Under the Federal Sentencing Guidelines judges may increase a defendant's sentence based upon charges for which the defendant was found not guilty. This practice, which allows judges to consider "relevant conduct" will soon be reviewed by the Supreme Court.
The case before the Court concerns Davonta McClinton who, at 17, burglarized a CVS pharmacy. Prosecutors claimed that he shot one of his conspirators but a jury ultimately found McClinton not guilty of causing the person's death.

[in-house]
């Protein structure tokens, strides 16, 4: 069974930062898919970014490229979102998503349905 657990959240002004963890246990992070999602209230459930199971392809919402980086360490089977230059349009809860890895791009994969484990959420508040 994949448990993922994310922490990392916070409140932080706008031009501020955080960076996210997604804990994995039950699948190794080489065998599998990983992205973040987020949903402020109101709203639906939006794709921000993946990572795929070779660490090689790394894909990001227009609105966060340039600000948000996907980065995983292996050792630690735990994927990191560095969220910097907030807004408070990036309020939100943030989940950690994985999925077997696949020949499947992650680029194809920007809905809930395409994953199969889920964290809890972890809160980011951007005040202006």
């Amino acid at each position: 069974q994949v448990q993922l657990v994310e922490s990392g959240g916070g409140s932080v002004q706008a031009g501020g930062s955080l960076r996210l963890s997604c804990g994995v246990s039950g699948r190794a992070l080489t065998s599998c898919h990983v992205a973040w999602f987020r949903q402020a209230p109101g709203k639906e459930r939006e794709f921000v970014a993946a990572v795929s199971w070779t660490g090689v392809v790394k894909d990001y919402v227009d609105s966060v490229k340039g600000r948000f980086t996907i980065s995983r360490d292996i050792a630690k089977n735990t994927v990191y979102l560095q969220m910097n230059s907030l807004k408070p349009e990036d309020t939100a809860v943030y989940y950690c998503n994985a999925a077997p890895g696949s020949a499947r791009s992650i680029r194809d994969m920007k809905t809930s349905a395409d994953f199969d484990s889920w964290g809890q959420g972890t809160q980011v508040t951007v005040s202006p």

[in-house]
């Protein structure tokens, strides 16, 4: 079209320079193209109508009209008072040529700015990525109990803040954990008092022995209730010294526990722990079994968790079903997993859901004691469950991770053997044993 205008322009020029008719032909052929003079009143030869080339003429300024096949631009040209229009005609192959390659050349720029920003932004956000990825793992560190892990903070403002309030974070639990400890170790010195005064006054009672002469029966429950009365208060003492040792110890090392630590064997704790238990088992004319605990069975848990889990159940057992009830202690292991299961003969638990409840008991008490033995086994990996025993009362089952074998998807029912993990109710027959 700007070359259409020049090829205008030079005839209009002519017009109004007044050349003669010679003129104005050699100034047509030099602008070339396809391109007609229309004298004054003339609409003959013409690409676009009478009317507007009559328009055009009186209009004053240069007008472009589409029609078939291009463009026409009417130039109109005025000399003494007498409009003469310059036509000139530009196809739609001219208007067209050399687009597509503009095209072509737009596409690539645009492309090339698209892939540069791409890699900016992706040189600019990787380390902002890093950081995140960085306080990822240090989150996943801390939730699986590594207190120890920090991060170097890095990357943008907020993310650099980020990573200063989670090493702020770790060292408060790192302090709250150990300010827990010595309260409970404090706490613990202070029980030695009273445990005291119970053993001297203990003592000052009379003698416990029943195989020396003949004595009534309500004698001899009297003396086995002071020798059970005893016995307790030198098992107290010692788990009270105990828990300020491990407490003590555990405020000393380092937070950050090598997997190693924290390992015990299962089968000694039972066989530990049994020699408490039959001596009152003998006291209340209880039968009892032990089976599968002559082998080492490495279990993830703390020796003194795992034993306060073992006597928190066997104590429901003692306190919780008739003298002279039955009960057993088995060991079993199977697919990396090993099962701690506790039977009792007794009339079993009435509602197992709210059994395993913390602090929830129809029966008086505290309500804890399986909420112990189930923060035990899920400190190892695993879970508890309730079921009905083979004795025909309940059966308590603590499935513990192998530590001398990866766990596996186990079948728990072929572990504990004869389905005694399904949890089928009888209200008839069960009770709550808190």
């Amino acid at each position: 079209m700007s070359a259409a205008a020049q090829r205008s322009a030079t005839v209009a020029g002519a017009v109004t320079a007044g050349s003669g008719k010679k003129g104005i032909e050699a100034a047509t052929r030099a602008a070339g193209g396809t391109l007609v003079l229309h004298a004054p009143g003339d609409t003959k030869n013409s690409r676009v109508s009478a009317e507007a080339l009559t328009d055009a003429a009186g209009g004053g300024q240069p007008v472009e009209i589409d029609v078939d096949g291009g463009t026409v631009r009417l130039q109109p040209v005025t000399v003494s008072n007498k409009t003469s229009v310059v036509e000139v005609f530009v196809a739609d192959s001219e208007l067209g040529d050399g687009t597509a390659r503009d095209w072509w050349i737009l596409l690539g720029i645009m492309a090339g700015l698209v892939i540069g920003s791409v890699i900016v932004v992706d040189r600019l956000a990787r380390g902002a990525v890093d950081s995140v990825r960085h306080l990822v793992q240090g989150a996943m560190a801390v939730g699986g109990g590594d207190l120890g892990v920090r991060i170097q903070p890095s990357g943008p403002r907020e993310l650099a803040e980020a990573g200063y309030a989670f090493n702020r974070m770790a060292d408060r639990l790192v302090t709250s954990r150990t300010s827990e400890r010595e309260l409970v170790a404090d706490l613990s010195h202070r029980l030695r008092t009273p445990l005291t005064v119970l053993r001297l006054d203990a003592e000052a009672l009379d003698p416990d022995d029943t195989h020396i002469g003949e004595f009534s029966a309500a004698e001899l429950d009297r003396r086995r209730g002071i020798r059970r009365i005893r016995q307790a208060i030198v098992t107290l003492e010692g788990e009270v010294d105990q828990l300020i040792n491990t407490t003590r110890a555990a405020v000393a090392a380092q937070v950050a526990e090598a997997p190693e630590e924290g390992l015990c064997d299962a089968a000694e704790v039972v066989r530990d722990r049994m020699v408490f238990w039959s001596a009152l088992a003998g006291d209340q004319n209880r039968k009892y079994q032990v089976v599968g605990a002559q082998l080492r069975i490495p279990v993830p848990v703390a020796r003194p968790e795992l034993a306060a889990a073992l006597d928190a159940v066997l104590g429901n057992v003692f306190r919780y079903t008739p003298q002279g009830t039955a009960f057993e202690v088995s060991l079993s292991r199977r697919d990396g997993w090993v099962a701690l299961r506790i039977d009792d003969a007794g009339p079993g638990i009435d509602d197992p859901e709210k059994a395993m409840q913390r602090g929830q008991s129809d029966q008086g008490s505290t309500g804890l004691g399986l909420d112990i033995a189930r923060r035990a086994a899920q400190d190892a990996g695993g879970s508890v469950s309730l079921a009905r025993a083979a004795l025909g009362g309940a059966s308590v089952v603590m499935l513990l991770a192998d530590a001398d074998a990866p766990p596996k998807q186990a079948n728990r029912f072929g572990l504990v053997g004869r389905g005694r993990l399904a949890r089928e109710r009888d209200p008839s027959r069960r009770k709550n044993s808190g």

The Trial Court ignored the not guilty verdict and agreed with prosecutors that McClinton should serve additional time for a crime the government failed to convince a jury he committed. The Sentencing Guidelines for his convicted conduct prescribed a term of 57-71 months but the Court sentenced him to 228 months, or 19 years, based on the relevant conduct provisions of the Guidelines.
We hope this practice will finally be declared unconstitutional. In the meantime, federal criminal defense attorneys must object to any additional sentence for any conduct the defendant was found not guilty of or was not even accused of committing.